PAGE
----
Nam part 2

Trip Start Mar 20, 2012
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Trip End Oct 16, 2013


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Monday, June 25, 2012

Swakopmund which is right on the western coast of Africa is a favourite holiday destination amongst Namibians. The architecture is very much German influenced with its steep roves ideal for a snowy environment, but quite ironic in this desert town.  Namibia was originally a German colony called South West Africa, but in 1990 when the country gained independence from South African rule the name was changed.

Three nights were to be spent in Swakopmund and between concrete walls and in a bed instead of a tent which put a smile on my dial.  The other upside to being there was that my parents who were in the midst of school holidays were in town to catch up.  We met up with my folks as well as my aunt and hit up a local eatery for dinner.  Flavoursome platefuls of food were demolished as we exchanged stories of what we had been up to in recent months.  Saving some chit chat for the coming days we headed to our hostel for a snug nights siesta.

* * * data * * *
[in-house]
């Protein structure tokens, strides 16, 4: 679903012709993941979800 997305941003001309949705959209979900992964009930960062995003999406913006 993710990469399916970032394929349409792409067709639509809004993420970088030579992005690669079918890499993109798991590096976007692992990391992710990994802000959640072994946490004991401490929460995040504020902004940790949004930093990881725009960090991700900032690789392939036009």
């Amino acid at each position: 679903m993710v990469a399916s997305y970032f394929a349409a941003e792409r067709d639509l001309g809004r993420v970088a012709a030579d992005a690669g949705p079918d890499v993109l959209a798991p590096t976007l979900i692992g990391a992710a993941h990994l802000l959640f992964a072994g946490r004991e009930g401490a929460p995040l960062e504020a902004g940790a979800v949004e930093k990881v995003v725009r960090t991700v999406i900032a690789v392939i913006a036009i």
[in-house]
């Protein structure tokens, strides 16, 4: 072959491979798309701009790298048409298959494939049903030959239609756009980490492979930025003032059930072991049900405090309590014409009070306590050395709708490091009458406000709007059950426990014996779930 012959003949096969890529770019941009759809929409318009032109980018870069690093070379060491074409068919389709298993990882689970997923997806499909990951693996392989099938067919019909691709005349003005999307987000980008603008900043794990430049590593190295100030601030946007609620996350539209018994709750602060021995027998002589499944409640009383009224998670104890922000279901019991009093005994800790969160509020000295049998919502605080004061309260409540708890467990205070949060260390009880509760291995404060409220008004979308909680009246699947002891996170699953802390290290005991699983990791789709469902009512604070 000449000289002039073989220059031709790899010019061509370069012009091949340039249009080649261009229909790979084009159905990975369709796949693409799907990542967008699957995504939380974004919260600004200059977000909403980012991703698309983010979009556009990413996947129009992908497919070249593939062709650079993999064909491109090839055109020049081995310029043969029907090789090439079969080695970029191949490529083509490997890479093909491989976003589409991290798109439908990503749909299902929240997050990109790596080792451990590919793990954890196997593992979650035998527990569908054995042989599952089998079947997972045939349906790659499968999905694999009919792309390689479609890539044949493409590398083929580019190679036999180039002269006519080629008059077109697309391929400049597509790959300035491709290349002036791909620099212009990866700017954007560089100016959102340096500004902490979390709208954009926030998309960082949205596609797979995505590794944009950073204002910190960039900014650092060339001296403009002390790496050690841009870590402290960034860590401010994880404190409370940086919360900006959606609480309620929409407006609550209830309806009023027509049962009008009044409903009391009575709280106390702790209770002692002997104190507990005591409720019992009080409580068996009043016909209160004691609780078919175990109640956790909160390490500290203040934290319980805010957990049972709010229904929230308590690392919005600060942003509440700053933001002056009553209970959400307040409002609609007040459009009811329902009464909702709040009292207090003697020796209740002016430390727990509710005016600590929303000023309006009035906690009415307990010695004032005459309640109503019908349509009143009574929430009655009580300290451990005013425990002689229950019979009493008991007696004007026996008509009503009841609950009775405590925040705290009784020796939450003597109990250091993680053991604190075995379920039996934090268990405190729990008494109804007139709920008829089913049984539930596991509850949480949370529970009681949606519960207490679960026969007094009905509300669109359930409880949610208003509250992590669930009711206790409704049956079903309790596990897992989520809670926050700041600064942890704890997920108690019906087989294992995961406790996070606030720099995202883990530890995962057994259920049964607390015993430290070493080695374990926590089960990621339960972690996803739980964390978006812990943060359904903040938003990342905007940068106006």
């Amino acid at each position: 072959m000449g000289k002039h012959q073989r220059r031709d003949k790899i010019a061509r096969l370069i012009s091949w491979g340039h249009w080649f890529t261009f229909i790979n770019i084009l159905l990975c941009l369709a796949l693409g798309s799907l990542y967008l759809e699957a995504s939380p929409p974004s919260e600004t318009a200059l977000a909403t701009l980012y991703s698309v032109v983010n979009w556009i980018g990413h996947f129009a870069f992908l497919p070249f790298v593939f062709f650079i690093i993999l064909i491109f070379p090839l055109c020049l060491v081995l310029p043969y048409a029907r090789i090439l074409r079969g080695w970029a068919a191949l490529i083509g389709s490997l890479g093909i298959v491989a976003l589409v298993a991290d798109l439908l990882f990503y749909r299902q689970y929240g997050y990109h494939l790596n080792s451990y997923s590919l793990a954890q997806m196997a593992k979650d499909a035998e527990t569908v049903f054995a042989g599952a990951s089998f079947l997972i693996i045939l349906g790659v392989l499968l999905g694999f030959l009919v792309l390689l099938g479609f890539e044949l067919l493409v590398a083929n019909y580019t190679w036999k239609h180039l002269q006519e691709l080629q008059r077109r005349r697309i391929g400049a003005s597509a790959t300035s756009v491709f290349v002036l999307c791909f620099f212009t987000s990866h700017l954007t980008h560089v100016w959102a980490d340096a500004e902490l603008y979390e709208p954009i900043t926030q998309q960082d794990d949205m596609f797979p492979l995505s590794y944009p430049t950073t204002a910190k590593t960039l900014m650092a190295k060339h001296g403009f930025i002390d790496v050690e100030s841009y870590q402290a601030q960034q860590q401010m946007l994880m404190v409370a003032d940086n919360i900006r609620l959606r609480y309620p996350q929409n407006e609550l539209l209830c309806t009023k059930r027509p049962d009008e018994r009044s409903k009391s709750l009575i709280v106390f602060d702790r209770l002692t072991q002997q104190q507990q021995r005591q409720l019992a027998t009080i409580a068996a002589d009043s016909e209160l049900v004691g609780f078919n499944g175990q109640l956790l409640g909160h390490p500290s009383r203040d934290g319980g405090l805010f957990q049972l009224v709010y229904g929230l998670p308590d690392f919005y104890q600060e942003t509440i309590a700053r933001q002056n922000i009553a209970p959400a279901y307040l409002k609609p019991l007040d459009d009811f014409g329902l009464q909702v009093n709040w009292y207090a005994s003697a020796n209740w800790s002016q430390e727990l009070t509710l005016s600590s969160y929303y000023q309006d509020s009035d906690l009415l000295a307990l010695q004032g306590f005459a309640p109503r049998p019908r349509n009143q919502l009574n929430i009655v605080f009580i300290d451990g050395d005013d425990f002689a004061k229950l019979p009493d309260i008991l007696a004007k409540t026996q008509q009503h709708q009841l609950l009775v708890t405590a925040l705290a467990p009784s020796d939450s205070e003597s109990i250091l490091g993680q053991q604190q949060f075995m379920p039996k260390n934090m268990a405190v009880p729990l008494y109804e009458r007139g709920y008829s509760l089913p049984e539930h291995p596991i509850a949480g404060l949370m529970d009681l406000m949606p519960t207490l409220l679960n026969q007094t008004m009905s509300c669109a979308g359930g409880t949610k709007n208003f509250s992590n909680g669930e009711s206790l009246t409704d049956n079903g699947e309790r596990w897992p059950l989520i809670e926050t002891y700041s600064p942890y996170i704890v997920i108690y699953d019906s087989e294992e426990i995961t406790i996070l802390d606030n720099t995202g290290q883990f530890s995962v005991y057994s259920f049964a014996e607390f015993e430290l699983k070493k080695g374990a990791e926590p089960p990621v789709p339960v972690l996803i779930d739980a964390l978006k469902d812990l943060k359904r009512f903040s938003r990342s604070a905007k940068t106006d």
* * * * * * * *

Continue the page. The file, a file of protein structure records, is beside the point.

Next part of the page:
Morning arrived and we were excited because skydiving was on our day's itinerary.  This is something I have always dreamed of doing and at 10am this dream was set to come true.  Down the street we chowed down some tasty breakfast before discovering because of weather conditions our jump had been moved a couple of hours.  The few nerves I had would have to stay in the darkness of my stomach a bit longer.  Soon enough the time arrived and we flew along the roads on our way to be flown across the sky and then thrown from a plane.  A short way out of town we reached the dusty runway and started our brief briefing.  The weather had made a turn for the better and the sun was streaming down from the clear skies.  We watched as some jumpers that had turned up before us and now were barely visible specks, plummeted from the sky.  When the small plane touched down again it was our turn.  Inside only the pilot had a seat while the rest of us squished in awkwardly trying not to get too close and personal.  The flying machine hurtled us down the runway like a lion chasing its lunch and then off the ground we lifted.  As we climbed steeply the people turned into ants and cars looked like toys.  The view out the window was outstanding of the small town below boardered by a sea of sand that stretched on forever and a sea of water that stretches to South America.  When the pilot signals five minutes to jump the adrenaline starts to trickle through your veins.  My tandem jump partner clipped himself to my back and on went my goggles.  A small roller door was opened and then there was nothing between a 10,000 foot drop and me.  Wind swirls around the planes insides and into our faces.  Anna and Amie were out before me and I watched as they disappeared out the door in a flash.  Soon I was sitting with my feet dangling into nothingness with my heart pounding.  Immediately as I was out the door away from the safety of the plane any nerves I had vanished into thin air, which is even thinner up there.  Free falling is unlike anything else I have experienced.  You feel the force of the air hitting your face and a falling sensation, but because you are so high up it doesn’t feel like you are moving because the ground doesn’t appear to be rushing towards you.  There is time to take in what’s happening and look around at the spectacular view.  Thirty seconds of falling seem to literally fly by and as the colorful parachute opens and rapidly decelerates us, I realised just how fast we were falling.  With the watchful eye of an experienced diver on my back I steered the chute.  When I pulled a handle down we turned into a swiftly spinning downward spiral parallel to the ground which really got the adrenaline flowing.  Earth was creeping up on us and after a couple more minutes of being a bird we touched down.  Skydiving is such a rush and as soon as my feet were back on stable ground I was ready to head up to where the clouds live again.  Too bad limited funds that have been falling like I was, stood in the way.